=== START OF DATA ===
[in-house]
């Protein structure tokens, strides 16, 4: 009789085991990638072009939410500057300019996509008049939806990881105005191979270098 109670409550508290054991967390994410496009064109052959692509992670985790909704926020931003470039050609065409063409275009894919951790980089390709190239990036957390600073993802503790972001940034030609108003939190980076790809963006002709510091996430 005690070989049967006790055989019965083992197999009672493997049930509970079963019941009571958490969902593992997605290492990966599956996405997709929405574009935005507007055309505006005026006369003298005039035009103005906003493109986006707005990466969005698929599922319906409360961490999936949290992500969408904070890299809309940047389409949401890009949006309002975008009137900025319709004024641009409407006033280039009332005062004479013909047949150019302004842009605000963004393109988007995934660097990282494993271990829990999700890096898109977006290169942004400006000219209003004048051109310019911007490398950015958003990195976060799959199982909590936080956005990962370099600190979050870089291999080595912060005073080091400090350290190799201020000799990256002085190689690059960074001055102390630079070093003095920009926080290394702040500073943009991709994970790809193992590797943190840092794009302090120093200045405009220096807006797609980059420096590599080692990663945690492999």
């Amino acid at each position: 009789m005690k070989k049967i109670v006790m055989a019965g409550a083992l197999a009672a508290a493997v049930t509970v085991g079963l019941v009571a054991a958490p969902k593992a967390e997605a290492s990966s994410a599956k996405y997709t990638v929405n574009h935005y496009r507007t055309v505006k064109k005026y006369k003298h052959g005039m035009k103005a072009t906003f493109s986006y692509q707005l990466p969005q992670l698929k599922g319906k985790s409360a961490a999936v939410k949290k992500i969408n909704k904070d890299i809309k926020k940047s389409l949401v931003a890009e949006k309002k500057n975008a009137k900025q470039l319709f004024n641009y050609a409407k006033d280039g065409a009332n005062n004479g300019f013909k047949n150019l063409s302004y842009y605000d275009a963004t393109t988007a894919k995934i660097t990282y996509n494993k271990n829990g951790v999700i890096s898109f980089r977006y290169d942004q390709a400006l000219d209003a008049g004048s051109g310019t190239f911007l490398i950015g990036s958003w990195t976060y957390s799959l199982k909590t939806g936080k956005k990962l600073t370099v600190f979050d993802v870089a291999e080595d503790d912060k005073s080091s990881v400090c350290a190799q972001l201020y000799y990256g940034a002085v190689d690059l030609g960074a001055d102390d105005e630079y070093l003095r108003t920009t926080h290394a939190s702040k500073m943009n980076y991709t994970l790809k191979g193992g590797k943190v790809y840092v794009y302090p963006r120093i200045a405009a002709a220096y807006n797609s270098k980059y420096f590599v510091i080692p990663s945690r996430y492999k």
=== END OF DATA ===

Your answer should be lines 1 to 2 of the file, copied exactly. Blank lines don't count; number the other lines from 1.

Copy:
[in-house]
């Protein structure tokens, strides 16, 4: 009789085991990638072009939410500057300019996509008049939806990881105005191979270098 109670409550508290054991967390994410496009064109052959692509992670985790909704926020931003470039050609065409063409275009894919951790980089390709190239990036957390600073993802503790972001940034030609108003939190980076790809963006002709510091996430 005690070989049967006790055989019965083992197999009672493997049930509970079963019941009571958490969902593992997605290492990966599956996405997709929405574009935005507007055309505006005026006369003298005039035009103005906003493109986006707005990466969005698929599922319906409360961490999936949290992500969408904070890299809309940047389409949401890009949006309002975008009137900025319709004024641009409407006033280039009332005062004479013909047949150019302004842009605000963004393109988007995934660097990282494993271990829990999700890096898109977006290169942004400006000219209003004048051109310019911007490398950015958003990195976060799959199982909590936080956005990962370099600190979050870089291999080595912060005073080091400090350290190799201020000799990256002085190689690059960074001055102390630079070093003095920009926080290394702040500073943009991709994970790809193992590797943190840092794009302090120093200045405009220096807006797609980059420096590599080692990663945690492999």